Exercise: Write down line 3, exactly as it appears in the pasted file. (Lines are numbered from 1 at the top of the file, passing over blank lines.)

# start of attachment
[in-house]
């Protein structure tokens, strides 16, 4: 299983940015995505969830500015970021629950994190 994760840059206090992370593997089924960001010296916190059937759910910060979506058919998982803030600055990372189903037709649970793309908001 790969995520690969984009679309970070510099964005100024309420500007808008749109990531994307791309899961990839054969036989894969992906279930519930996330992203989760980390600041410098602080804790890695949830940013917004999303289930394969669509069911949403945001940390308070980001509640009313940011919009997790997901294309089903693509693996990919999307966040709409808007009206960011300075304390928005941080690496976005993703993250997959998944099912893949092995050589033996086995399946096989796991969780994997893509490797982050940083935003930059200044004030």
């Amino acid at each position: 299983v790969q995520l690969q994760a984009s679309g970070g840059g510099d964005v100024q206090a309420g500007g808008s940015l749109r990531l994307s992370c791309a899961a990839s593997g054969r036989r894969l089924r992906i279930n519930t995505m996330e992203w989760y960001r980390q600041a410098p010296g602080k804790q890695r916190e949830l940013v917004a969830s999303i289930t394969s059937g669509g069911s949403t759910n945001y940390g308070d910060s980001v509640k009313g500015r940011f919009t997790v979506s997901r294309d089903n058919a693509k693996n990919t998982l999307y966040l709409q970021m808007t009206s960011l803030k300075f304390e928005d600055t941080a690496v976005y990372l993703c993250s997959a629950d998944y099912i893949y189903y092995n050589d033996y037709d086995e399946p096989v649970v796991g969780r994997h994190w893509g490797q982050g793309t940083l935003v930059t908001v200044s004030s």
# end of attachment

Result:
């Amino acid at each position: 299983v790969q995520l690969q994760a984009s679309g970070g840059g510099d964005v100024q206090a309420g500007g808008s940015l749109r990531l994307s992370c791309a899961a990839s593997g054969r036989r894969l089924r992906i279930n519930t995505m996330e992203w989760y960001r980390q600041a410098p010296g602080k804790q890695r916190e949830l940013v917004a969830s999303i289930t394969s059937g669509g069911s949403t759910n945001y940390g308070d910060s980001v509640k009313g500015r940011f919009t997790v979506s997901r294309d089903n058919a693509k693996n990919t998982l999307y966040l709409q970021m808007t009206s960011l803030k300075f304390e928005d600055t941080a690496v976005y990372l993703c993250s997959a629950d998944y099912i893949y189903y092995n050589d033996y037709d086995e399946p096989v649970v796991g969780r994997h994190w893509g490797q982050g793309t940083l935003v930059t908001v200044s004030s």